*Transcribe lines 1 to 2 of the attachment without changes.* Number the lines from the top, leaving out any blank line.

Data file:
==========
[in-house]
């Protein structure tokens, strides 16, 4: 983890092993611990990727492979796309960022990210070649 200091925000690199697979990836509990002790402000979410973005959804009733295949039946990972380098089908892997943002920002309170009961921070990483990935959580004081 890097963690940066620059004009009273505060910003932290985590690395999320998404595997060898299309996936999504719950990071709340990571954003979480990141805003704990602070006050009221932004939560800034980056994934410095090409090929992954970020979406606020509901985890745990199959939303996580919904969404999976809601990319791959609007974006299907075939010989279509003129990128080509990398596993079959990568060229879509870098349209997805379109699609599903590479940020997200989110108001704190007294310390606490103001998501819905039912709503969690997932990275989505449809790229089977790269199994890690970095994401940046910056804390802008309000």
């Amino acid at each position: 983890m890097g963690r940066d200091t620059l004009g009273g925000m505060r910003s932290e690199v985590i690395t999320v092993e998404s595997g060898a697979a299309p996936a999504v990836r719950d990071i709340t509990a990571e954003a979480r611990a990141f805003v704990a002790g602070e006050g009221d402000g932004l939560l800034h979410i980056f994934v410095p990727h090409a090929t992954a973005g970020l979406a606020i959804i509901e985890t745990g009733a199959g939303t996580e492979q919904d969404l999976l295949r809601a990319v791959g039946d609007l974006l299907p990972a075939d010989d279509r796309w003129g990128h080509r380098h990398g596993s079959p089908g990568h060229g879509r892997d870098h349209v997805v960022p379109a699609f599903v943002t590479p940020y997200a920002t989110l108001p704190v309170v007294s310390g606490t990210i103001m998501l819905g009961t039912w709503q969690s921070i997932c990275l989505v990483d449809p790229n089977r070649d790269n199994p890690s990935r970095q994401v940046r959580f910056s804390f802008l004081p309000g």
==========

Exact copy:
[in-house]
């Protein structure tokens, strides 16, 4: 983890092993611990990727492979796309960022990210070649 200091925000690199697979990836509990002790402000979410973005959804009733295949039946990972380098089908892997943002920002309170009961921070990483990935959580004081 890097963690940066620059004009009273505060910003932290985590690395999320998404595997060898299309996936999504719950990071709340990571954003979480990141805003704990602070006050009221932004939560800034980056994934410095090409090929992954970020979406606020509901985890745990199959939303996580919904969404999976809601990319791959609007974006299907075939010989279509003129990128080509990398596993079959990568060229879509870098349209997805379109699609599903590479940020997200989110108001704190007294310390606490103001998501819905039912709503969690997932990275989505449809790229089977790269199994890690970095994401940046910056804390802008309000």